Anywhere, Anytime?

“I will go anywhere, provide it be forward.” – David Livingstone (1813-1873)

Since its introduction by Edler and Hertz in 1954 echocardiography has become an indispensable tool in clinical decision making. Numerous cardiology guidelines rely on echocardiographic findings and underline the importance of echocardiography as a simple, inexpensive, and easily accessible technique for cardiac imaging.

In the past, ultrasound machines used to be large and heavy. Therefore, their use at the bedside or elsewhere outside the echocardiography laboratory was inconvenient or impossible. The first portable echocardiography machines appeared around 30 years ago. However, these early portable devices were still heavy and had limited functionality and image quality. During the past decade, it has been possible to perform full-quality echocardiography exams using laptop-sized devices. Despite the initial enthusiasm of many clinicians to go mobile with these machines, most of the scanners finally ended up on carts, rendering them to regular lightweight ultrasound machines on wheels.

The recent introduction of handheld devices the size of a smartphone allows professionals to carry an ultrasound scanner like a stethoscope, and to use it conveniently anytime and anywhere during routine work in a clinical environment. It should be noted that none of the current products allows spectral Doppler measurements. Consequently, new terms, such as echo stethoscope have been proposed to suggest that handheld devices are not real ultrasound scanners and are of limited usage. However, several studies have already demonstrated their surprisingly good image quality and diagnostic value. Extrapolating the continuous development of technology, the implementation of spectral Doppler capabilities will be just a matter of time. Therefore, it appears censorious to regard echocardiographic examinations with handheld devices as less valid and inferior. In the hand of a trained cardiologist, many clinical questions can be solved on the spot and, in most cases, relevant cardiac disease can be excluded without doubt. No matter if we think about triaging patients in the emergency room, improving the diagnostic value of ward rounds, or extending physical examinations in the outpatient clinic or in ambulatory services; handheld scanners have the potential to change the way we will practice cardiology in the near future.

As with any other imaging technique, the diagnostic gain depends less on the machine rather than on the skills and expertise of the operator. This aspect is of particular relevance for mobile echocardiography. Handheld devices are relatively inexpensive and have the potential to become widely used—not only within, but also outside the cardiology services. This implies that more people with potentially less or no training in echocardiography might base clinical decisions on images that they are not properly trained to interpret. Besides the discreditation of echocardiography as a method, this development could become a danger for patients, which we have to avert.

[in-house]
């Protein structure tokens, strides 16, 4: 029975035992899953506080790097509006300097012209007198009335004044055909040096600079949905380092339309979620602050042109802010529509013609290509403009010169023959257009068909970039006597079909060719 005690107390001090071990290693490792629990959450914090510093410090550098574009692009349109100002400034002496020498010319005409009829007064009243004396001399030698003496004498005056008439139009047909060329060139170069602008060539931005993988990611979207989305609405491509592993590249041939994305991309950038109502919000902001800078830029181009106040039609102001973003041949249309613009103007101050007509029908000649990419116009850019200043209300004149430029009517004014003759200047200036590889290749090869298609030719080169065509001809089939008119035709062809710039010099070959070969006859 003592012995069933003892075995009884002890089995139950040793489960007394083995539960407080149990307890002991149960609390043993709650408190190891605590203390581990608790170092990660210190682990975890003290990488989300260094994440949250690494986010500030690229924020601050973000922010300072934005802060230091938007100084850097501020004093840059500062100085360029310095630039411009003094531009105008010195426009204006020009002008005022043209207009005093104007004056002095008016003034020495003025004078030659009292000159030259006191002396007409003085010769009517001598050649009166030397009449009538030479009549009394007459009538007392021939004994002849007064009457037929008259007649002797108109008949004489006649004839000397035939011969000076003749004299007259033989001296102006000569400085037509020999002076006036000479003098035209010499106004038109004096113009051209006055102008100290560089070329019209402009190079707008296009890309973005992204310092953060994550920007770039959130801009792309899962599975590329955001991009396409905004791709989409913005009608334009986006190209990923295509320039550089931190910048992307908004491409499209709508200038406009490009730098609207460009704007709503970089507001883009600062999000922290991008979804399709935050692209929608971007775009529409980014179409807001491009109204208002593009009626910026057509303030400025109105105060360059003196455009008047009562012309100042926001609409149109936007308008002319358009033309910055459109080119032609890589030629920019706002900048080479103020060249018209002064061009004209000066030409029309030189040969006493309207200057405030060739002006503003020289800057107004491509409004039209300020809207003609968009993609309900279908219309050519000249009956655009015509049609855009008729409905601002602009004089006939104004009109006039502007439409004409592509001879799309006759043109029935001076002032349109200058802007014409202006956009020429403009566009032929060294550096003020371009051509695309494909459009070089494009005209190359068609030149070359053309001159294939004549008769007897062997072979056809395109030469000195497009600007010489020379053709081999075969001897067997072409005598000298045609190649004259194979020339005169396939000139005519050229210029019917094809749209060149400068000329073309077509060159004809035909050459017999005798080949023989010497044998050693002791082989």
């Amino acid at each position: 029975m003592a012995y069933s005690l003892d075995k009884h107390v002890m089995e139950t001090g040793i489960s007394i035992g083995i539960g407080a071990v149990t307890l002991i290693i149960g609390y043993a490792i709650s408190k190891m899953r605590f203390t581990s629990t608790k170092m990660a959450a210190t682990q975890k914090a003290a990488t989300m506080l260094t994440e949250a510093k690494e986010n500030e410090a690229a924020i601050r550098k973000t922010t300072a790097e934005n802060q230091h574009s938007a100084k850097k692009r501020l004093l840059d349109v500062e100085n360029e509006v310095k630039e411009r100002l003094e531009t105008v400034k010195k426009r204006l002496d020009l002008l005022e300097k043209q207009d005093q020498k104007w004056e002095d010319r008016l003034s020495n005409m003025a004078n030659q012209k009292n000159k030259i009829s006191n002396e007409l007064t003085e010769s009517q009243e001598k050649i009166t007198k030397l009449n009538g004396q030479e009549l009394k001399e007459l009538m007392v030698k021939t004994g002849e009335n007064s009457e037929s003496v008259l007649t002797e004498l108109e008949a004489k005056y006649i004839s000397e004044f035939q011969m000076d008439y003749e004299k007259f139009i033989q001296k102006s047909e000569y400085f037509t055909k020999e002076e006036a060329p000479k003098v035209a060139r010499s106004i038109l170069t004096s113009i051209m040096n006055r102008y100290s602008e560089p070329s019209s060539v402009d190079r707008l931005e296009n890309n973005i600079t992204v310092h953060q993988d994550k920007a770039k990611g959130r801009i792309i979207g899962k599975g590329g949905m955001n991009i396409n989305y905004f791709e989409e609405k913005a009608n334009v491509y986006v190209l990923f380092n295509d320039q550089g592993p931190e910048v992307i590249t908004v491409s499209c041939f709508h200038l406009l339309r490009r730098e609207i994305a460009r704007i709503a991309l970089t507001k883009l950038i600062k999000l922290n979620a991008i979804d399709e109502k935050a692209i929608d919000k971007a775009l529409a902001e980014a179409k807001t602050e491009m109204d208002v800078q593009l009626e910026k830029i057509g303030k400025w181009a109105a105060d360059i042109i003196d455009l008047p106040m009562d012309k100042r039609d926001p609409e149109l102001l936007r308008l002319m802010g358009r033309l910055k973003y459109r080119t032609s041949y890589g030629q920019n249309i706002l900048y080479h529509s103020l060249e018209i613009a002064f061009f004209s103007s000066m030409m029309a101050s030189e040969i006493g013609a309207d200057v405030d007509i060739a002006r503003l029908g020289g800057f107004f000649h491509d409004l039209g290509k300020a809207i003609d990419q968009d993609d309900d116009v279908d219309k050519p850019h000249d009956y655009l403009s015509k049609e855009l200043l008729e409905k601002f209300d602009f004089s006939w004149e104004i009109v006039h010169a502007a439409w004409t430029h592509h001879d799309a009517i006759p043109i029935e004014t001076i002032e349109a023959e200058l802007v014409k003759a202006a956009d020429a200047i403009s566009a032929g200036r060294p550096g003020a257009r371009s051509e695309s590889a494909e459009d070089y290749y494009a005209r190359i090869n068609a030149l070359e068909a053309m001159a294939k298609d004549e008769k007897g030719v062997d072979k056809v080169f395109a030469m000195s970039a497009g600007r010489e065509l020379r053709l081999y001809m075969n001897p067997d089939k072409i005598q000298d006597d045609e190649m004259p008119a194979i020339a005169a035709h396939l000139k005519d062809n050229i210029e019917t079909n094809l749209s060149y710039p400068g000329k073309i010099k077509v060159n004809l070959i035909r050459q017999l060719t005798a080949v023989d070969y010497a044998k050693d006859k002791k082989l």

One possible mechanism of averting is the restriction of reimbursement for examinations with handheld devices. This mechanism works best if a method is either time consuming or relies on expensive equipment. Given the low cost and time demand of an echocardiographic examination with a handheld device, however, restriction of reimbursement will have only minor effects. On the contrary, it may prevent the desirable implementation of a potentially beneficial technique in the clinical routine of cardiologists. Considering further the technical quality of current systems and anticipating future developments, such as the implementation of spectral Doppler capabilities, reimbursement distinctions based on the class of a machine appear less and less meaningful.

The preferred mechanism of regulation should better link reimbursement to the training and skills of the operator. This would imply that also a non-cardiologist has to prove knowledge and skills in echocardiography and that certain minimal standards of documentation have to be fulfilled. In its recent position paper, the European Association of Echocardiography comments on the current developments in the field of handheld devices and proposes standards in which the importance of training is emphasized. Consequently, efforts are made by the European Association of Echocardiography to also offer certified training. It can be assumed that comparable activities are planned in other countries and by other echocardiographic societies such as the American Society of Echocardiography.